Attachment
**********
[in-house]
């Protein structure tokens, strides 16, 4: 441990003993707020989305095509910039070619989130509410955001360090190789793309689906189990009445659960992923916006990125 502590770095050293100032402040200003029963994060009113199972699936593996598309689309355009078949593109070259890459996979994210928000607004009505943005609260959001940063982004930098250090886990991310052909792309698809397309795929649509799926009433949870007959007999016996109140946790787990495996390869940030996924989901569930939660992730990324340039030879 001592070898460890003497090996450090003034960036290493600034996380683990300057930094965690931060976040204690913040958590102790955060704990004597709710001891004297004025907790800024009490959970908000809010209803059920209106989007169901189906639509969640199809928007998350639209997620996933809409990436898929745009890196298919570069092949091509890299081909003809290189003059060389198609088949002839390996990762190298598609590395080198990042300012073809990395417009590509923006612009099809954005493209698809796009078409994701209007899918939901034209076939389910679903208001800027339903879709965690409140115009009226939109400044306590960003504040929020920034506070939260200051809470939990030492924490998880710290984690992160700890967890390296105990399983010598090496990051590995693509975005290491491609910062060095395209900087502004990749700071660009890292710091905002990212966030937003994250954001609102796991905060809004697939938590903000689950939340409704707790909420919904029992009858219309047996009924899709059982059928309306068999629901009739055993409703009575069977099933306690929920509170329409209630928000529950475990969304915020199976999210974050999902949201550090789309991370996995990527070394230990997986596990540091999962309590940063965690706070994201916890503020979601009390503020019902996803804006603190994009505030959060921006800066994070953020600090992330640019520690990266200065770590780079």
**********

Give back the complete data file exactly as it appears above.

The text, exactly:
[in-house]
């Protein structure tokens, strides 16, 4: 441990003993707020989305095509910039070619989130509410955001360090190789793309689906189990009445659960992923916006990125 502590770095050293100032402040200003029963994060009113199972699936593996598309689309355009078949593109070259890459996979994210928000607004009505943005609260959001940063982004930098250090886990991310052909792309698809397309795929649509799926009433949870007959007999016996109140946790787990495996390869940030996924989901569930939660992730990324340039030879 001592070898460890003497090996450090003034960036290493600034996380683990300057930094965690931060976040204690913040958590102790955060704990004597709710001891004297004025907790800024009490959970908000809010209803059920209106989007169901189906639509969640199809928007998350639209997620996933809409990436898929745009890196298919570069092949091509890299081909003809290189003059060389198609088949002839390996990762190298598609590395080198990042300012073809990395417009590509923006612009099809954005493209698809796009078409994701209007899918939901034209076939389910679903208001800027339903879709965690409140115009009226939109400044306590960003504040929020920034506070939260200051809470939990030492924490998880710290984690992160700890967890390296105990399983010598090496990051590995693509975005290491491609910062060095395209900087502004990749700071660009890292710091905002990212966030937003994250954001609102796991905060809004697939938590903000689950939340409704707790909420919904029992009858219309047996009924899709059982059928309306068999629901009739055993409703009575069977099933306690929920509170329409209630928000529950475990969304915020199976999210974050999902949201550090789309991370996995990527070394230990997986596990540091999962309590940063965690706070994201916890503020979601009390503020019902996803804006603190994009505030959060921006800066994070953020600090992330640019520690990266200065770590780079």